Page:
Know hope: some heartening news about vocations—UPDATED

This is pretty encouraging, from Tim Muldoon via Elizabeth Scalia: 

Today Boston College has released the results of a report on the influence that college experiences had on young men in the United States who decided to begin studying for the priesthood. That report highlights a number of interesting points:

• Some 350,000 never-married men have “seriously” considered priesthood
• A large number of those who entered the seminary had at least three people encourage them to do so.
• Most seminarians or new priests have had some experience in a Catholic college (compared to only 7% of the Catholic population who attend a Catholic college).

Read the full report here, and the new study by the Center for Applied Research in the Apostolate, on which part of the report is based, here.

The report speaks for itself, so I will not repeat all its findings here. It will be of particular interest to bishops, vocation directors, Catholic college presidents, and directors of Catholic campus ministries. What I wish to highlight here is a specific point that emerges from the report: namely, the question of the extent to which campuses promote a culture of vocations.

What is a culture of vocations? I point to two recent stories in the mainstream media which highlight examples. The first is in southern Louisiana and the second is in rural Michigan. In both places, the number of young men choosing to be priests is much higher than the national average. And while there are clearly many variables in the path of discernment to priestly life, what is clear is that it does not happen without encouragement of others. Catholic families, schools, parishes, and colleges all play a role.

The Boston College report highlights the importance of multiple sources of encouragement, which have an exponential effect on the likelihood of someone choosing a vocation within the Church (both men and women). Researcher James Cavendish pointed to sociologist Peter Berger’s notion of “plausibility structures”—those networks of friends, family, and community that “help to sustain our belief and commitment to things which might in other settings seem implausible to believe.” In short, they are characterized by the virtue of friendship in a shared commitment to a common mission, a common imagination about why the community exists.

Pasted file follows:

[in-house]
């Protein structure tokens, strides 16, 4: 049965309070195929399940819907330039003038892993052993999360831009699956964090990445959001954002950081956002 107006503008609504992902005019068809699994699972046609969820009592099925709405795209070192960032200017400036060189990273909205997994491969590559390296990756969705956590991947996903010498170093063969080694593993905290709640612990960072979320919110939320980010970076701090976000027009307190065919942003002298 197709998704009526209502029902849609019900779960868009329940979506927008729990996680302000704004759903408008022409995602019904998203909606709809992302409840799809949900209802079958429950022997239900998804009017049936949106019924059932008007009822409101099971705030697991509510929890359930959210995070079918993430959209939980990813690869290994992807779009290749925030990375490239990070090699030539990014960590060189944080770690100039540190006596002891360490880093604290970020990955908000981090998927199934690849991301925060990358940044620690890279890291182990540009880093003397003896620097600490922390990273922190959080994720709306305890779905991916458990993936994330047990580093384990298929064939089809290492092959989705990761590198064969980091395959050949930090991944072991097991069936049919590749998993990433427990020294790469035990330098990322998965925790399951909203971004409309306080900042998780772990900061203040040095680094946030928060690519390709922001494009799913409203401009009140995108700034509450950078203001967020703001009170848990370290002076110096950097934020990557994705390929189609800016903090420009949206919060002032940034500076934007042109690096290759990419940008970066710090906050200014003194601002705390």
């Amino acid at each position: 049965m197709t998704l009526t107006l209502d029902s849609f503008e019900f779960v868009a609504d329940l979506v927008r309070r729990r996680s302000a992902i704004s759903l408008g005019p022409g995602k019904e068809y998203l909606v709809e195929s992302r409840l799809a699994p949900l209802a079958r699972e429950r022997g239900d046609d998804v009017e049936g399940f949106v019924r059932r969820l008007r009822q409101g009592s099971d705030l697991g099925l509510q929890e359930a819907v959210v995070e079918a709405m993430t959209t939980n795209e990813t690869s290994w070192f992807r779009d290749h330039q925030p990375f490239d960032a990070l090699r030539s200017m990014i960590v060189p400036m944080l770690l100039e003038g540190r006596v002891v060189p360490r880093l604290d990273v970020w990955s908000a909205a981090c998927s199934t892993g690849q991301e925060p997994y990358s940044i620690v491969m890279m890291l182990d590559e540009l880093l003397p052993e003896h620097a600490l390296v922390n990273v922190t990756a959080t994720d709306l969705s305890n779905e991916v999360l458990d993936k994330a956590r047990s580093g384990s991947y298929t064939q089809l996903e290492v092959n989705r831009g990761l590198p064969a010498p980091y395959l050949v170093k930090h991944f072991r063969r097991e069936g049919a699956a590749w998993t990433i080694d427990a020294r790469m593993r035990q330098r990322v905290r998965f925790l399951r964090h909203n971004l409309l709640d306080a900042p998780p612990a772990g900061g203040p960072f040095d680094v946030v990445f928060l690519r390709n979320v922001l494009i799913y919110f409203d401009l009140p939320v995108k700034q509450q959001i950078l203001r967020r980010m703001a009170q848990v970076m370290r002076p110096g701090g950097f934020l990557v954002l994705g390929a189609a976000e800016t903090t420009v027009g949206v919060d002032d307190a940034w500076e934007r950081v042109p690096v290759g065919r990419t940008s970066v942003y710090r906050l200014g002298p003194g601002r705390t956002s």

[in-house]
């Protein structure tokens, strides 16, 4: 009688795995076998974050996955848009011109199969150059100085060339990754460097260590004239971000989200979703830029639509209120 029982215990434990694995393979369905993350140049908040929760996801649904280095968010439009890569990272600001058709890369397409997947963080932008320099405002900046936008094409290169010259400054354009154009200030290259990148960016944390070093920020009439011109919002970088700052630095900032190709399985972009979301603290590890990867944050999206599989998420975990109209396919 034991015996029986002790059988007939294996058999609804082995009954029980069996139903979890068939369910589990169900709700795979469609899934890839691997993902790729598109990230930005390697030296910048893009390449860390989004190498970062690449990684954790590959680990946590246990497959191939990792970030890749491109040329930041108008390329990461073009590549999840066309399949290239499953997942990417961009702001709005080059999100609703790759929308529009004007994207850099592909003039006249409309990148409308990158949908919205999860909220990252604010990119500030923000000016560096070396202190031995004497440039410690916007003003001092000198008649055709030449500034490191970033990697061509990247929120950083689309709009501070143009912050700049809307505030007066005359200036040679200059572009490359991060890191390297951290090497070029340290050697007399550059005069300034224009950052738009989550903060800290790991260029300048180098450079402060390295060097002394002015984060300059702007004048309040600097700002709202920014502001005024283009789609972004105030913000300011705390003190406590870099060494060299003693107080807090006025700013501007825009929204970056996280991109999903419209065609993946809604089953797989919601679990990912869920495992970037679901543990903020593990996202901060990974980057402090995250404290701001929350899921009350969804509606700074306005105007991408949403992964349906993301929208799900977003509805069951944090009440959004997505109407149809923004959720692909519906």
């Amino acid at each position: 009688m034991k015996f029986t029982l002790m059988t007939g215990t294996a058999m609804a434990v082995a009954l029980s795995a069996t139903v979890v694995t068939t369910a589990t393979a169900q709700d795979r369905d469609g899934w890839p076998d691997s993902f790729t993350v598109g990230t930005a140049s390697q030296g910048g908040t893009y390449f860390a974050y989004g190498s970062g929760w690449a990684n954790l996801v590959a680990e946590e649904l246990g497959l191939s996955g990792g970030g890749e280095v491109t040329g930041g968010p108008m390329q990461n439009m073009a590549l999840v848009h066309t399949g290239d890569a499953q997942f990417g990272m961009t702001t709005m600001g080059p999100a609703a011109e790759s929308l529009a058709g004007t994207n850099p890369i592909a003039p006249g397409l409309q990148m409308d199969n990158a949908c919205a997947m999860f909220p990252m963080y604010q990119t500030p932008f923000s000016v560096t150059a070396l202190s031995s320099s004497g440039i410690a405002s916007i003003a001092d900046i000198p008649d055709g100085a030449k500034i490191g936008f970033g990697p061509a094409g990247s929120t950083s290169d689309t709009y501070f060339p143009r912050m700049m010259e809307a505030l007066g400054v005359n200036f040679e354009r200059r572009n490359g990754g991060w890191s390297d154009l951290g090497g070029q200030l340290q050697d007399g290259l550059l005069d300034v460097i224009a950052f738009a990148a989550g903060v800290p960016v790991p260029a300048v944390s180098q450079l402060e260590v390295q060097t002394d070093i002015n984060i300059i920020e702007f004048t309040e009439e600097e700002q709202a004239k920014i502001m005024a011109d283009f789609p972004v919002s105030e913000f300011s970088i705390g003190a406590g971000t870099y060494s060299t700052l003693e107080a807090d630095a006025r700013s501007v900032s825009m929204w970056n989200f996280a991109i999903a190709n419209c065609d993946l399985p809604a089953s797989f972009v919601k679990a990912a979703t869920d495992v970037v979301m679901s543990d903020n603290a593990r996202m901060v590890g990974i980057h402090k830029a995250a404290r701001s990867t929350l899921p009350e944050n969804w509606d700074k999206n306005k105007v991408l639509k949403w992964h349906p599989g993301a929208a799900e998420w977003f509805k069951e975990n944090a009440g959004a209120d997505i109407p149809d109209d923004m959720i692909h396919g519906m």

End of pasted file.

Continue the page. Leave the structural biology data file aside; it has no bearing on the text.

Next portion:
Check out the rest. 

UPDATE: Read Tim Muldoon’s full report.  A snip:

A culture that fosters priestly vocations is also likely to foster discernment to all forms of life: in other words, it’s likely to be a healthy, loving culture in which all people come to deeper understanding of the kind of people God is calling them to be…. A culture of vocations to the priesthood, if rooted in an authentic understanding of the discernment process, will foster not only vocations to priesthood and religious life, but also vocations to friendship, various professions, married life, and citizenship. For such authentic discernment is never about crass recruiting; it is about listening to the voice of God. To cite the example of one young man whose story is recounted in the Boston College report, it is about not praying specifically for priesthood, but for the will of God—which for some leads to priesthood.


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